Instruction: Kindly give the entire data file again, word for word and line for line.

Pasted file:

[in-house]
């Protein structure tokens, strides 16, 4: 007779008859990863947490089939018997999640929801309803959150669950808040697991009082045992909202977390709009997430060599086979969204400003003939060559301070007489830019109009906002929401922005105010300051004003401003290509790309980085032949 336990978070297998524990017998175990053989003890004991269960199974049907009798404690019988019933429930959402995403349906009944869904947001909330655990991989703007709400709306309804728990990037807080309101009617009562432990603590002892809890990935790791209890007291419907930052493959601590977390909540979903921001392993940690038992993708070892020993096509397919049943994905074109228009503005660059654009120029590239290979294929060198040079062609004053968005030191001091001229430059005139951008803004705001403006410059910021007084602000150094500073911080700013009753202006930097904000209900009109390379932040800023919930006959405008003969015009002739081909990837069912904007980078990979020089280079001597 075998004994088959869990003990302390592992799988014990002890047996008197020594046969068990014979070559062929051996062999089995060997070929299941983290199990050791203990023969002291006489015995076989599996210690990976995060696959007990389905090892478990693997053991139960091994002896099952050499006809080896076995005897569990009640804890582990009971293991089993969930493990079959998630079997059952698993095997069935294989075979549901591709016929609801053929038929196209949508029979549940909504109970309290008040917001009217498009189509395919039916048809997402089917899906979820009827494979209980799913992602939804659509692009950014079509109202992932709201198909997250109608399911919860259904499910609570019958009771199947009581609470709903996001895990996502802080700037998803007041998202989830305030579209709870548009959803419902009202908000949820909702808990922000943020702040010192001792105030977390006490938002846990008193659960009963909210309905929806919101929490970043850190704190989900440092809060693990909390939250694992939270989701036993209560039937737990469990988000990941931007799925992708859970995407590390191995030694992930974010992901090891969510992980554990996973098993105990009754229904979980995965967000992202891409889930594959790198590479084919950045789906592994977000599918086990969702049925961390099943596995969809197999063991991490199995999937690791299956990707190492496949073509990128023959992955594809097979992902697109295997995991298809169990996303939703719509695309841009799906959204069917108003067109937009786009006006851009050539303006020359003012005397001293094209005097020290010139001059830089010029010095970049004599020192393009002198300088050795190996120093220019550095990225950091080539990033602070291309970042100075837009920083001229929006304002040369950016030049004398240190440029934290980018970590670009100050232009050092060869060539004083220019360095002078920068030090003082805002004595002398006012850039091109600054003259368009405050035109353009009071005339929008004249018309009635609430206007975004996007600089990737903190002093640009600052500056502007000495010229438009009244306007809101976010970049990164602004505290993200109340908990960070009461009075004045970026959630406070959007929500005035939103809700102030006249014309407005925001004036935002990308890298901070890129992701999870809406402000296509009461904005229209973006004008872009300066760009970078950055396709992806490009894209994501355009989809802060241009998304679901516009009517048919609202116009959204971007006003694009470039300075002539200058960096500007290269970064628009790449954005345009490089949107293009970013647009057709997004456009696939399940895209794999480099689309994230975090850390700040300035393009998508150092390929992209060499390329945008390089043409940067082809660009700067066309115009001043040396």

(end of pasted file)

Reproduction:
[in-house]
């Protein structure tokens, strides 16, 4: 007779008859990863947490089939018997999640929801309803959150669950808040697991009082045992909202977390709009997430060599086979969204400003003939060559301070007489830019109009906002929401922005105010300051004003401003290509790309980085032949 336990978070297998524990017998175990053989003890004991269960199974049907009798404690019988019933429930959402995403349906009944869904947001909330655990991989703007709400709306309804728990990037807080309101009617009562432990603590002892809890990935790791209890007291419907930052493959601590977390909540979903921001392993940690038992993708070892020993096509397919049943994905074109228009503005660059654009120029590239290979294929060198040079062609004053968005030191001091001229430059005139951008803004705001403006410059910021007084602000150094500073911080700013009753202006930097904000209900009109390379932040800023919930006959405008003969015009002739081909990837069912904007980078990979020089280079001597 075998004994088959869990003990302390592992799988014990002890047996008197020594046969068990014979070559062929051996062999089995060997070929299941983290199990050791203990023969002291006489015995076989599996210690990976995060696959007990389905090892478990693997053991139960091994002896099952050499006809080896076995005897569990009640804890582990009971293991089993969930493990079959998630079997059952698993095997069935294989075979549901591709016929609801053929038929196209949508029979549940909504109970309290008040917001009217498009189509395919039916048809997402089917899906979820009827494979209980799913992602939804659509692009950014079509109202992932709201198909997250109608399911919860259904499910609570019958009771199947009581609470709903996001895990996502802080700037998803007041998202989830305030579209709870548009959803419902009202908000949820909702808990922000943020702040010192001792105030977390006490938002846990008193659960009963909210309905929806919101929490970043850190704190989900440092809060693990909390939250694992939270989701036993209560039937737990469990988000990941931007799925992708859970995407590390191995030694992930974010992901090891969510992980554990996973098993105990009754229904979980995965967000992202891409889930594959790198590479084919950045789906592994977000599918086990969702049925961390099943596995969809197999063991991490199995999937690791299956990707190492496949073509990128023959992955594809097979992902697109295997995991298809169990996303939703719509695309841009799906959204069917108003067109937009786009006006851009050539303006020359003012005397001293094209005097020290010139001059830089010029010095970049004599020192393009002198300088050795190996120093220019550095990225950091080539990033602070291309970042100075837009920083001229929006304002040369950016030049004398240190440029934290980018970590670009100050232009050092060869060539004083220019360095002078920068030090003082805002004595002398006012850039091109600054003259368009405050035109353009009071005339929008004249018309009635609430206007975004996007600089990737903190002093640009600052500056502007000495010229438009009244306007809101976010970049990164602004505290993200109340908990960070009461009075004045970026959630406070959007929500005035939103809700102030006249014309407005925001004036935002990308890298901070890129992701999870809406402000296509009461904005229209973006004008872009300066760009970078950055396709992806490009894209994501355009989809802060241009998304679901516009009517048919609202116009959204971007006003694009470039300075002539200058960096500007290269970064628009790449954005345009490089949107293009970013647009057709997004456009696939399940895209794999480099689309994230975090850390700040300035393009998508150092390929992209060499390329945008390089043409940067082809660009700067066309115009001043040396």